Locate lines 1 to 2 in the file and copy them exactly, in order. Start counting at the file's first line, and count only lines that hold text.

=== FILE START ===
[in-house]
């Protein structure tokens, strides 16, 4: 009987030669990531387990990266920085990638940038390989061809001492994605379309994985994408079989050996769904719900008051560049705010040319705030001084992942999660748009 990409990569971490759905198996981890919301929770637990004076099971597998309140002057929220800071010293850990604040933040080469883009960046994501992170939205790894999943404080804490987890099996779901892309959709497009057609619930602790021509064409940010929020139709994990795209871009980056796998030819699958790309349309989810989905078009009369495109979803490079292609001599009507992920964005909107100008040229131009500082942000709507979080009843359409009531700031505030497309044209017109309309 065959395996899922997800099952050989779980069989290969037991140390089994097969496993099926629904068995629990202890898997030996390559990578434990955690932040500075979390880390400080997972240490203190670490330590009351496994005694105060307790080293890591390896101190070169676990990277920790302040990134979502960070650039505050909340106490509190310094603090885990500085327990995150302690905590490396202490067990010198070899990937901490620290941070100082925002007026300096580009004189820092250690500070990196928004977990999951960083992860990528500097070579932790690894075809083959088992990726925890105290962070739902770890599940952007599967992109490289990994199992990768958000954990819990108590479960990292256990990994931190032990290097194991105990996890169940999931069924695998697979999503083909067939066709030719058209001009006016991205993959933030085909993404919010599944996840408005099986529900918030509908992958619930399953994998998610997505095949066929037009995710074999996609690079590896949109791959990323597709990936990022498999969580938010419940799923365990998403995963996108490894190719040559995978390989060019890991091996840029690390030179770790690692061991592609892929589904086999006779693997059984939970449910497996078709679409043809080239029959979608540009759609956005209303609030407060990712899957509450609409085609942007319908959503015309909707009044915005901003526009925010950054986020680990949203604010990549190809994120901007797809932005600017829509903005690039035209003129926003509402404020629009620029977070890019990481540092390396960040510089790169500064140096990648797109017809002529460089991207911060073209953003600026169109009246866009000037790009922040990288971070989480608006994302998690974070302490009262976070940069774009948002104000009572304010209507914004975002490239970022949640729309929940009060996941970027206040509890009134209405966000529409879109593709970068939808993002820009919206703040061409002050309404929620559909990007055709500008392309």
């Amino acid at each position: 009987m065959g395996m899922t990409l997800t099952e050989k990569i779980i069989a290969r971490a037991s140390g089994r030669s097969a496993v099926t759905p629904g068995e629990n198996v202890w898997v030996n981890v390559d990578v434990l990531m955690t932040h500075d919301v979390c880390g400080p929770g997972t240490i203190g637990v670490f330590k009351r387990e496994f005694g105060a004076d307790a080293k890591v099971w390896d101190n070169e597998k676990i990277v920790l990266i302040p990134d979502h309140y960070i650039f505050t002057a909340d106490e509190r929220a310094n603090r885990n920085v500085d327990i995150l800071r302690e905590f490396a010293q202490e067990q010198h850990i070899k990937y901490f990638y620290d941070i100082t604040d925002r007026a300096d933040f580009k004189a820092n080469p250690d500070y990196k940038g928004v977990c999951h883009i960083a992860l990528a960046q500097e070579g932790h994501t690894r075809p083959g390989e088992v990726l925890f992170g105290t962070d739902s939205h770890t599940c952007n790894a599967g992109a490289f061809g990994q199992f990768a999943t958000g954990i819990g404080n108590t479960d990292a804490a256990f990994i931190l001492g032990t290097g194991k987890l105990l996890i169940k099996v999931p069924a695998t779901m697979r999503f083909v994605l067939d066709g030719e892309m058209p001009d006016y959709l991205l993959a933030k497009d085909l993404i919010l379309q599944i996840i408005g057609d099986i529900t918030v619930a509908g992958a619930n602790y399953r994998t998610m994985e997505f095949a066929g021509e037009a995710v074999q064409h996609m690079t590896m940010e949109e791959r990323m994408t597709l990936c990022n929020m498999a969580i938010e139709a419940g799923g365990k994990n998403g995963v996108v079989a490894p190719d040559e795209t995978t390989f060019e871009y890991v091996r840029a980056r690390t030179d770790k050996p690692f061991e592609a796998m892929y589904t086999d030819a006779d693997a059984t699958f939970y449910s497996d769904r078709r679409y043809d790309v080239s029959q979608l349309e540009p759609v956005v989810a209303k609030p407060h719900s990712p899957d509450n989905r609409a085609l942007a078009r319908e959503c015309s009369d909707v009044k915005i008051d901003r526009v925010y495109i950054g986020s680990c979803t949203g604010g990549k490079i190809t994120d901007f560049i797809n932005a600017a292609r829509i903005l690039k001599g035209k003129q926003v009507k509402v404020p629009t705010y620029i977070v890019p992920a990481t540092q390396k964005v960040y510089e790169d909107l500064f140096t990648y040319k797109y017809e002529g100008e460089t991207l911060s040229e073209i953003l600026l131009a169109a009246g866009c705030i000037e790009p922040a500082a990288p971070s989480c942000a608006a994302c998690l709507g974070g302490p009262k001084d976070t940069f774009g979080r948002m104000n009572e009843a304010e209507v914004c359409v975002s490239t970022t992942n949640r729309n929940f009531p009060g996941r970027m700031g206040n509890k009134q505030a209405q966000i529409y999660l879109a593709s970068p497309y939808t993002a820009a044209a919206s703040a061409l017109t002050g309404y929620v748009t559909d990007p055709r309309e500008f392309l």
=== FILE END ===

[in-house]
């Protein structure tokens, strides 16, 4: 009987030669990531387990990266920085990638940038390989061809001492994605379309994985994408079989050996769904719900008051560049705010040319705030001084992942999660748009 990409990569971490759905198996981890919301929770637990004076099971597998309140002057929220800071010293850990604040933040080469883009960046994501992170939205790894999943404080804490987890099996779901892309959709497009057609619930602790021509064409940010929020139709994990795209871009980056796998030819699958790309349309989810989905078009009369495109979803490079292609001599009507992920964005909107100008040229131009500082942000709507979080009843359409009531700031505030497309044209017109309309 065959395996899922997800099952050989779980069989290969037991140390089994097969496993099926629904068995629990202890898997030996390559990578434990955690932040500075979390880390400080997972240490203190670490330590009351496994005694105060307790080293890591390896101190070169676990990277920790302040990134979502960070650039505050909340106490509190310094603090885990500085327990995150302690905590490396202490067990010198070899990937901490620290941070100082925002007026300096580009004189820092250690500070990196928004977990999951960083992860990528500097070579932790690894075809083959088992990726925890105290962070739902770890599940952007599967992109490289990994199992990768958000954990819990108590479960990292256990990994931190032990290097194991105990996890169940999931069924695998697979999503083909067939066709030719058209001009006016991205993959933030085909993404919010599944996840408005099986529900918030509908992958619930399953994998998610997505095949066929037009995710074999996609690079590896949109791959990323597709990936990022498999969580938010419940799923365990998403995963996108490894190719040559995978390989060019890991091996840029690390030179770790690692061991592609892929589904086999006779693997059984939970449910497996078709679409043809080239029959979608540009759609956005209303609030407060990712899957509450609409085609942007319908959503015309909707009044915005901003526009925010950054986020680990949203604010990549190809994120901007797809932005600017829509903005690039035209003129926003509402404020629009620029977070890019990481540092390396960040510089790169500064140096990648797109017809002529460089991207911060073209953003600026169109009246866009000037790009922040990288971070989480608006994302998690974070302490009262976070940069774009948002104000009572304010209507914004975002490239970022949640729309929940009060996941970027206040509890009134209405966000529409879109593709970068939808993002820009919206703040061409002050309404929620559909990007055709500008392309």